I recently saw this and read through it briefly. Now I have not actually watched the show COSMOS myself because I am too busy with my own vector calculus, but I would encourage all to watch it. I’m sure it’s a wonderful show, and will promote young people to go into science. But one thing that bothers me is some of Dr. Tyson’s wordings. Now as a humble graduate student I fully accept that he is probably a much more intelligent person than I, and also he has PhD in astrophysics so he is definitely not an idiot or a bad scientist. What bothers me personally is his political agenda tied to the way he talks about science. The nice thing about science is that we can leave the normal politics and religion outside when we walk into the lab door. Obviously there is politics in science, but it is very different. We argue about theories, experiments, funding, and the likes. So I will highlight the biggest problem I have with Dr. Tyson’s perceived agenda (perceived to me). Science cannot replace religion, it was never meant to. When you start to mix the two bad things happen. Like I have stated in earlier posts religion is all about a belief system. Science is a methodology and does not have beliefs tied to it. So while I agree Dr. Tyson really is smart and makes some wonderful points (which I fully agree with), some of the way he words things can make me cringe a little inside.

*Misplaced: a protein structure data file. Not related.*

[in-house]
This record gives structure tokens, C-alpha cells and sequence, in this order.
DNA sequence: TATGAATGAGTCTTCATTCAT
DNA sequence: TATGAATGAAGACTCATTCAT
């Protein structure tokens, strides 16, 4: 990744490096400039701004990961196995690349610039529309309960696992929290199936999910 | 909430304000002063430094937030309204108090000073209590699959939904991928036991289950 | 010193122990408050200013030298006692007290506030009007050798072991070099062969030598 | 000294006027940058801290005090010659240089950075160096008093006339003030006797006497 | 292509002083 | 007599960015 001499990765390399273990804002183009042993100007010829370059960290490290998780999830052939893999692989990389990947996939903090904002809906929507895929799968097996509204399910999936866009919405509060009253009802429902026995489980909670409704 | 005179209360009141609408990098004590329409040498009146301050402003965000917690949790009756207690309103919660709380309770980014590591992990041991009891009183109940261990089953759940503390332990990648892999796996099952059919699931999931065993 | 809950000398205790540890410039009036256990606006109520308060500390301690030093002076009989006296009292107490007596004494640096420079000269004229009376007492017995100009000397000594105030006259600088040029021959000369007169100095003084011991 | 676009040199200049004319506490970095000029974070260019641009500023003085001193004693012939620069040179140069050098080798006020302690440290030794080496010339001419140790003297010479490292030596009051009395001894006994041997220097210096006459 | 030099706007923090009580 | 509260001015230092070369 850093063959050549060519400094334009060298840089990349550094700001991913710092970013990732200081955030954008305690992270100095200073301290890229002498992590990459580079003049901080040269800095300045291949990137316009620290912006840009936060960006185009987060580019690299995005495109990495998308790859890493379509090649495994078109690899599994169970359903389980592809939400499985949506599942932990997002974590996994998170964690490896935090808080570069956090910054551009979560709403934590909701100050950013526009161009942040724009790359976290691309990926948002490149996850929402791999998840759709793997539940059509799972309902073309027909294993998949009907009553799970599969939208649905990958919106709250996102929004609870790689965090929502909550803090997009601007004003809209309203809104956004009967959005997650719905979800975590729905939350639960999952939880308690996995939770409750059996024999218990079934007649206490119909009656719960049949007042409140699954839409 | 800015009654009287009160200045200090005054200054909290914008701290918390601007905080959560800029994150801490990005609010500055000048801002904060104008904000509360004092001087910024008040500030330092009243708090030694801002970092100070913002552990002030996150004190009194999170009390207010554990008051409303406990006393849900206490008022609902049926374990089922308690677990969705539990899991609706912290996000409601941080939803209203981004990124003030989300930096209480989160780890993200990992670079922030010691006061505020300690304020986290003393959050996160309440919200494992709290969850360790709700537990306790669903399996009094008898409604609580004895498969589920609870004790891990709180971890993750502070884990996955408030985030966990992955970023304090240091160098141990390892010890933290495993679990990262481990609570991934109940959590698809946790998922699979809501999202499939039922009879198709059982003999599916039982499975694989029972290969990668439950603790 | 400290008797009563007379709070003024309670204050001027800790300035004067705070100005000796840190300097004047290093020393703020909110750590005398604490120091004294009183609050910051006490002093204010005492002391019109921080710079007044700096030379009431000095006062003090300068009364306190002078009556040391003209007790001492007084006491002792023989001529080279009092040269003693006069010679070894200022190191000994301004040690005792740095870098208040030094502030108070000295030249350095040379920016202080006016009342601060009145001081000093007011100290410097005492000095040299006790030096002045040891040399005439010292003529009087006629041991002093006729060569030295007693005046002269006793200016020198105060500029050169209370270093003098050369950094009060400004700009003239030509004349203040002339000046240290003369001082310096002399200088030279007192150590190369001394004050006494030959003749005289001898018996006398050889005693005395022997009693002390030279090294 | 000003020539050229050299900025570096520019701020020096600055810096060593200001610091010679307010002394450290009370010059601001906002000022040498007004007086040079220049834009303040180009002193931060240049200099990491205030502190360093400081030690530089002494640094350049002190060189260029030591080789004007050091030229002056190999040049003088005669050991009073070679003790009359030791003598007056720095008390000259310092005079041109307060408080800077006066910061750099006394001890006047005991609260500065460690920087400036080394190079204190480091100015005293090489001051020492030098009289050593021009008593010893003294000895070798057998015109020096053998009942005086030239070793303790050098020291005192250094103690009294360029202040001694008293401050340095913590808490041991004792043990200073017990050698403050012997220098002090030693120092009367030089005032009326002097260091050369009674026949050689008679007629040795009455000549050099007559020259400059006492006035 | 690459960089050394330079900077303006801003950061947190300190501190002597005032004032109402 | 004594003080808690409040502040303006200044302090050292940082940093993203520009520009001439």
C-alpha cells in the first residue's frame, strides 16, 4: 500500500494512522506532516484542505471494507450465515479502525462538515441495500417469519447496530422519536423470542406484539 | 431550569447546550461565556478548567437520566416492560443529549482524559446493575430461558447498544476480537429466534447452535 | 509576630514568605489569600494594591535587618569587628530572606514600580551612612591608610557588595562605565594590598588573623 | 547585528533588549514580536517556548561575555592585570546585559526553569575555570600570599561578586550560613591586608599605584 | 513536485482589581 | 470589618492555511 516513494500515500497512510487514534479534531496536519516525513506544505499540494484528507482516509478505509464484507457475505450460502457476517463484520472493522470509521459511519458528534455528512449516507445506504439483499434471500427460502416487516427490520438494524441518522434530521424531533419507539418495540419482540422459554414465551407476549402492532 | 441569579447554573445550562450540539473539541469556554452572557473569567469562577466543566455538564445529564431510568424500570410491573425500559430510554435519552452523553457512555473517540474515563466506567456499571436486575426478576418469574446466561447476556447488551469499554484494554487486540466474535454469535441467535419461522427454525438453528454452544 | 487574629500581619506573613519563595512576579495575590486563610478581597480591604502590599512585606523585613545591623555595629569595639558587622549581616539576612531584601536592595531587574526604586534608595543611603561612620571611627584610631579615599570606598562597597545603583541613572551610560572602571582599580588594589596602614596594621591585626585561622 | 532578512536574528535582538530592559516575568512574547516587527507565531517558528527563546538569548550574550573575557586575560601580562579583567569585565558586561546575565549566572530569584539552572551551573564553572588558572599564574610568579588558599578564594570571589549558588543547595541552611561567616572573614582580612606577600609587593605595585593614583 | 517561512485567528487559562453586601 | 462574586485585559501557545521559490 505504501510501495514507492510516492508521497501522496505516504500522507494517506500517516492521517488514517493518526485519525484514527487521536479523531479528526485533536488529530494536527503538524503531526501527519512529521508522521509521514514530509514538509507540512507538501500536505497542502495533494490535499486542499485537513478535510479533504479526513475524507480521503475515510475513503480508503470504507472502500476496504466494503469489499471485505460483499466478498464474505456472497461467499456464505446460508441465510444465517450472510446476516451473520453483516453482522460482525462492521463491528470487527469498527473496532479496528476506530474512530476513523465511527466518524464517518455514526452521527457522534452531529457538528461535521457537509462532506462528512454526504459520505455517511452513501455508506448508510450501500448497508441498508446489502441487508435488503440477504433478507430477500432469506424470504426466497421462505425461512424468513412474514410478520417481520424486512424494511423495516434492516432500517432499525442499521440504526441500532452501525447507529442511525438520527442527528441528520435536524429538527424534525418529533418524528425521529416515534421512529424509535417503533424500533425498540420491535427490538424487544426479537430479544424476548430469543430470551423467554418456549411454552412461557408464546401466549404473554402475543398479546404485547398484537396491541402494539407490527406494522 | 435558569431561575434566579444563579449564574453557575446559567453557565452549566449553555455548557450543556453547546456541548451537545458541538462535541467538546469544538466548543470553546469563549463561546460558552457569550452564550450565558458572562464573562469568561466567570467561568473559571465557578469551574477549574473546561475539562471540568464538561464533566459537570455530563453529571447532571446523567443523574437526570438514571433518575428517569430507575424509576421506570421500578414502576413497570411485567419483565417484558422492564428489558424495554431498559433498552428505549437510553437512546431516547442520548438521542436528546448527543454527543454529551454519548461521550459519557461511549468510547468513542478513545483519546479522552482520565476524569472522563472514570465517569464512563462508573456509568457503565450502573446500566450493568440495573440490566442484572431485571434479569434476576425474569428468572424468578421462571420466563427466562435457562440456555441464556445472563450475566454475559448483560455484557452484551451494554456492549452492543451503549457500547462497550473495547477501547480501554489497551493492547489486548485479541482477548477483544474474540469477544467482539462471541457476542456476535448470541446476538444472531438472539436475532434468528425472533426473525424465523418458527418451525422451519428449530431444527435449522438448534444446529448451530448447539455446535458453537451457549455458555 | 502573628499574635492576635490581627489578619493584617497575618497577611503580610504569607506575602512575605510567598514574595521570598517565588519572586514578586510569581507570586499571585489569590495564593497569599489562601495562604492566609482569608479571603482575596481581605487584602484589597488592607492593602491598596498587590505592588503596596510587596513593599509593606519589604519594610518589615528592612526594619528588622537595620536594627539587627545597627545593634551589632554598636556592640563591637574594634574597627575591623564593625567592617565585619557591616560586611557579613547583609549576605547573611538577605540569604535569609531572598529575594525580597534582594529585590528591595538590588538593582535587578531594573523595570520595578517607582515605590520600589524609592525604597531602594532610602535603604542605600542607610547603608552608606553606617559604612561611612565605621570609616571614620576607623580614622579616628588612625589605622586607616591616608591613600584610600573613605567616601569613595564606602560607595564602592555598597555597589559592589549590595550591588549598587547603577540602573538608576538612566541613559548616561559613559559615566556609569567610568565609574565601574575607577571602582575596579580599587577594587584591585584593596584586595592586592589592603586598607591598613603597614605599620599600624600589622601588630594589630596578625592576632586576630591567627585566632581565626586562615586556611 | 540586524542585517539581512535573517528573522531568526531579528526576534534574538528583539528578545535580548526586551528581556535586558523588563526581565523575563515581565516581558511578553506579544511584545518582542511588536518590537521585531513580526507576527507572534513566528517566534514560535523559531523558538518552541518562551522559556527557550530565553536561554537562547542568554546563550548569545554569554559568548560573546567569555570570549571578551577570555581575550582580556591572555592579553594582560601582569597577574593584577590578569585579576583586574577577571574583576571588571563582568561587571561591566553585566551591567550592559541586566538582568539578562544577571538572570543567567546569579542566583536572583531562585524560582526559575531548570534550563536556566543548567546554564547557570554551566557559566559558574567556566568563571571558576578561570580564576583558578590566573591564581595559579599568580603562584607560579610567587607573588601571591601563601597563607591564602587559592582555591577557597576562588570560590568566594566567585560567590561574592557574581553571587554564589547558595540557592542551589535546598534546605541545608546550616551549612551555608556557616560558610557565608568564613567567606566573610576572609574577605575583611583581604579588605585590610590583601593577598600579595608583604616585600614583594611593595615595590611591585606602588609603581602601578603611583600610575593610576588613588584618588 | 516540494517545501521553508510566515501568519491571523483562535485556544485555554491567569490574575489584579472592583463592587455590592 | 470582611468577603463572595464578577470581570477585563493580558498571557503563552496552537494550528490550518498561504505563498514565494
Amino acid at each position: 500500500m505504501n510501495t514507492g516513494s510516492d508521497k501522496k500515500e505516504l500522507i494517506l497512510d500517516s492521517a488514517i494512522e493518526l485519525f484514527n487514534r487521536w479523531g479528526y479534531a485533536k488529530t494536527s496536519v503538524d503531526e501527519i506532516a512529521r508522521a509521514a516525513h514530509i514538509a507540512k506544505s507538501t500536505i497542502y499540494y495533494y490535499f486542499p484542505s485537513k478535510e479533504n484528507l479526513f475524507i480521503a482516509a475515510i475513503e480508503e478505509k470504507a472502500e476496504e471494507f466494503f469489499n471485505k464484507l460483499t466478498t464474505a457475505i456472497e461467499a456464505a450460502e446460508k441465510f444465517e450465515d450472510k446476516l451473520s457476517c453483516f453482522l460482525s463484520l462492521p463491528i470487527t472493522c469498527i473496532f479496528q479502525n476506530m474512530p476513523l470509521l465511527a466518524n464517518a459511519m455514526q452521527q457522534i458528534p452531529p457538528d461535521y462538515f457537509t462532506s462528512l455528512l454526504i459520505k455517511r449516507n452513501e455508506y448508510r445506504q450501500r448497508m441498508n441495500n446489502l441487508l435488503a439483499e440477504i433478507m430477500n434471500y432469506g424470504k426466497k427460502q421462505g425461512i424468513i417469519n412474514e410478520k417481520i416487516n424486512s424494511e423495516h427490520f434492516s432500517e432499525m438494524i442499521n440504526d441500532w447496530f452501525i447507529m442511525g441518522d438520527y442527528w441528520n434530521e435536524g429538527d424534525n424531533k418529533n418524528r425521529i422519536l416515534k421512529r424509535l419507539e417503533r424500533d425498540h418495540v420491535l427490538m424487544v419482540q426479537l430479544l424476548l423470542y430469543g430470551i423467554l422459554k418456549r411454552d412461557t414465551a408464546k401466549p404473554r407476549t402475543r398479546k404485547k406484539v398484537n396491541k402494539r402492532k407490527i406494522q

So the real point I’m writing all of this is that Dr. Tyson told Colbert, “that’s the good thing about science: It’s true whether you believe it or not.” Now let me explain why this has a large cringe factor associated with it. Oxford dictionary defines science as: “The intellectual and practical activity encompassing the systematic study of the structure and behavior of the physical and natural world through observation and experiment.” There is also an alternative definition as “archaic knowledge”. Now Dr. Tyson is using the archaic knowledge definition (I assume) in this context. This definition does not really cover to job of a scientist. Scientists merely practice science, or this activity of applying the scientific model to things. So calling science (the science that scientists practice) true doesn’t really work. Science isn’t really “true” or “not true” it is merely a method of modeling the universe. So while I applaud Dr. Tyson’s motives I would like to re-word his phrase. The laws of nature hold true no matter if you believe in them or not. The scientific models we have to describe the laws of nature are quite accurate. The nice thing about science is that you don’t have to believe the model; you can go out and test it for yourself. However, a good scientist will use his time and resources wisely. Therefore, he/she would be inclined to value peer-reviewed scientific papers and attempt to expound upon the models that have shown to be consistent with experiments and observations.